The ancient Egyptians thought it was important to write down information about religion and important events. So they invented scripts (ways of writing). There are three main Egyptian scripts.
- Hieroglyphics, or ‘sacred writing’. The most famous script is hieroglyphic, which uses pictures as symbols. Hieroglyphics were carved or painted on stone monuments, tombs where the dead were buried, and temples where the gods were worshipped.
- Hieratic, or ‘priests’ writing’. Hieroglyphics were too difficult to use as handwriting so a simpler form was invented so that the priests could write records on papyrus. Hieratic writing still used pictures as symbols.
- Demotic, or ‘people’s writing’ developed from hieratic writing but was much simpler and had no pictures. Unlike hieroglyphics or hieratic this was in common use. Like hieratic writing, it was written on papyrus, the earliest form of paper which was made from papyrus reeds.
Hieroglyphics were carved or painted by the priests and scribes. At first Egyptian hieroglyphics were simply pictures. They showed simple things, such as the sun, plants, parts of the body and animals. Later the hieroglyphics came to mean more. A symbol of the legs not only meant legs, but also walking. An arm not only meant an arm, but also strength. A symbol of an eye meant first an eye, and an eye with a teardrop meant sadness.
This way of writing could not say everything. For example, the scribes could not write ‘he’ or a person’s name. They could not show the difference between ‘walk’ or ‘walked’. So some symbols were chosen to represent sounds.
For example, the picture of a house meant the sound ‘pr’ because that was the Egyptian word for a house (we do not know exactly how Egyptian was pronounced). So if, for example, you wanted to write the English word ‘price’ using ancient Egyptian hieroglyphics, you would start with a picture of a house. (This would not be the ancient Egyptian word for price, simply the English word using Egyptian hieroglyphics.)
There are nearly 2000 Egyptian hieroglyphs. For example we have
Hieroglyphs showing single sounds; below we have the sounds k, h, s, t, and n.
Hieroglyphs showing what someone is doing: below we have five different hieroglyphs which mean 1) a man or, if there were more than one, people; 2) praying; 3) hiding; 4) being tired, 5) dying, a dead enemy.
Hieroglyphs of agriculture and crafts: below we have five hieroglyphs which mean 1) to loosen the soil, to dig the ground; 2) to cut the crops with a sickle; 3) to measure the cereal crops (the Egyptians grew barley and a cereal called emmet); 4) to crush salt (which came in blocks); this can also mean ‘heavy’; 5) to bake bread ( this is a picture of the long shovel which bakers still use to put loaves into a hot oven and to pull them out again).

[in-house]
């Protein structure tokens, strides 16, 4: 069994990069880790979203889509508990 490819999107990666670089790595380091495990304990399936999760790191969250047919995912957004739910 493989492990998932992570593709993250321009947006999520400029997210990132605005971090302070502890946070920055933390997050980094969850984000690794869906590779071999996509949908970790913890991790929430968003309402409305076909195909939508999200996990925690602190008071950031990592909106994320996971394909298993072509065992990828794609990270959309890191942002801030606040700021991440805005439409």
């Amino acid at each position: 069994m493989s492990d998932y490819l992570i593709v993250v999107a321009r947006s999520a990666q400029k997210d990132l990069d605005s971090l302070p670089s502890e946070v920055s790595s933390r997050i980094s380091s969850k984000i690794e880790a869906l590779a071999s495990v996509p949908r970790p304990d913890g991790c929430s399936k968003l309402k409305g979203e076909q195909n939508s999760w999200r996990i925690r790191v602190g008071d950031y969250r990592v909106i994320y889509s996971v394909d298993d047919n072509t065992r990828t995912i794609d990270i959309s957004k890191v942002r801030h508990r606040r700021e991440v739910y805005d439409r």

All of these hieroglyphs can also be used to represent sounds. The last symbol above, the baking bread symbol, can also mean the sound of the letters rth, or hnr, or hnj. Vowel sounds, a,e,i,o,u are not shown at all (as they are not shown in modern Arabic or Hebrew writing) so you need to imagine what these combinations sounded like: hnr may have sounded ‘hanur’ but we really do not know.
So you can see that ancient Egyptian is a very, very difficult language to learn to read!
For nearly 2000 years after the end of Egyptian civilisation no-one could read these scripts. Scholars studied them but were unable to decipher them (work out what they meant). They thought the hieroglyphic writing was simpler than it really is: the pictures were taken as drawings of real things rather than symbols.
Hieroglyphic and demotic writing were finally deciphered by a French scholar called Champollion. He studied a piece of black stone which had been found in Egypt and which was covered with three kinds of writing. The upper part was in hieroglyphics, the middle part was in demotic, and the lowest part was in Greek.
Since he was able to read the Greek text, Champollion was able to work out the rest. This black stone is known as the Rosetta Stone, after the place in Egypt where it was found. It is one of the most important treasures of the British Museum in London.
In addition to keeping records of religious rituals and government actions, the Egyptians wrote many other works from the time of the Old Kingdom.
- collections of wise sayings, such as The Advice of an Egyptian Wise Man, which gave warnings to the king and foretold of better times ahead;
- love poetry and religious humns, of which the best known is King Akhnaten’s hymn of praise to Aten, the sun’s dsic;
- stories of seafaring and travel, such as the Story of Sinuhe from the 12th dynasty and the Journey of Unamon from the 20th dynasty. these both tell of voyages to the land of Canaan.
- University of Manchester – Learn about hieroglyphs and writing
- Discovering Egypt – Type your own letters